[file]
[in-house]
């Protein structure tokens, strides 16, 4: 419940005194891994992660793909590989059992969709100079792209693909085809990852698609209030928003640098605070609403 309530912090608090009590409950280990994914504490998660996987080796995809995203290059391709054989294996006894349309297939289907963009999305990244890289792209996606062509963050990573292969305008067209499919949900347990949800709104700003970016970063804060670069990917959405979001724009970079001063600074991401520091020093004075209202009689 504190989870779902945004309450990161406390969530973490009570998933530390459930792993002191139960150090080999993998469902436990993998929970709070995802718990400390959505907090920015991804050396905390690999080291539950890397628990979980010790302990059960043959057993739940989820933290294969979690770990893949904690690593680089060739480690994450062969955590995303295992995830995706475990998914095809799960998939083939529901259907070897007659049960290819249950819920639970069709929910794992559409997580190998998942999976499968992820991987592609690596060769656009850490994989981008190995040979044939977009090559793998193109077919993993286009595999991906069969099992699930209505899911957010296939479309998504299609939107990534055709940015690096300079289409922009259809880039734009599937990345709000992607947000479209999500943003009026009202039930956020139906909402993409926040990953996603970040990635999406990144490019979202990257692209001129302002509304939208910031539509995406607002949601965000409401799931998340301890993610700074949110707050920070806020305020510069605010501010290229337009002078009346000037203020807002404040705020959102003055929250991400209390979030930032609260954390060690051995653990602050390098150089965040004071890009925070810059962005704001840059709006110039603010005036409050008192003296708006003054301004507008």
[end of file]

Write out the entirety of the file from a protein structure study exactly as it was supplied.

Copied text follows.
[in-house]
């Protein structure tokens, strides 16, 4: 419940005194891994992660793909590989059992969709100079792209693909085809990852698609209030928003640098605070609403 309530912090608090009590409950280990994914504490998660996987080796995809995203290059391709054989294996006894349309297939289907963009999305990244890289792209996606062509963050990573292969305008067209499919949900347990949800709104700003970016970063804060670069990917959405979001724009970079001063600074991401520091020093004075209202009689 504190989870779902945004309450990161406390969530973490009570998933530390459930792993002191139960150090080999993998469902436990993998929970709070995802718990400390959505907090920015991804050396905390690999080291539950890397628990979980010790302990059960043959057993739940989820933290294969979690770990893949904690690593680089060739480690994450062969955590995303295992995830995706475990998914095809799960998939083939529901259907070897007659049960290819249950819920639970069709929910794992559409997580190998998942999976499968992820991987592609690596060769656009850490994989981008190995040979044939977009090559793998193109077919993993286009595999991906069969099992699930209505899911957010296939479309998504299609939107990534055709940015690096300079289409922009259809880039734009599937990345709000992607947000479209999500943003009026009202039930956020139906909402993409926040990953996603970040990635999406990144490019979202990257692209001129302002509304939208910031539509995406607002949601965000409401799931998340301890993610700074949110707050920070806020305020510069605010501010290229337009002078009346000037203020807002404040705020959102003055929250991400209390979030930032609260954390060690051995653990602050390098150089965040004071890009925070810059962005704001840059709006110039603010005036409050008192003296708006003054301004507008």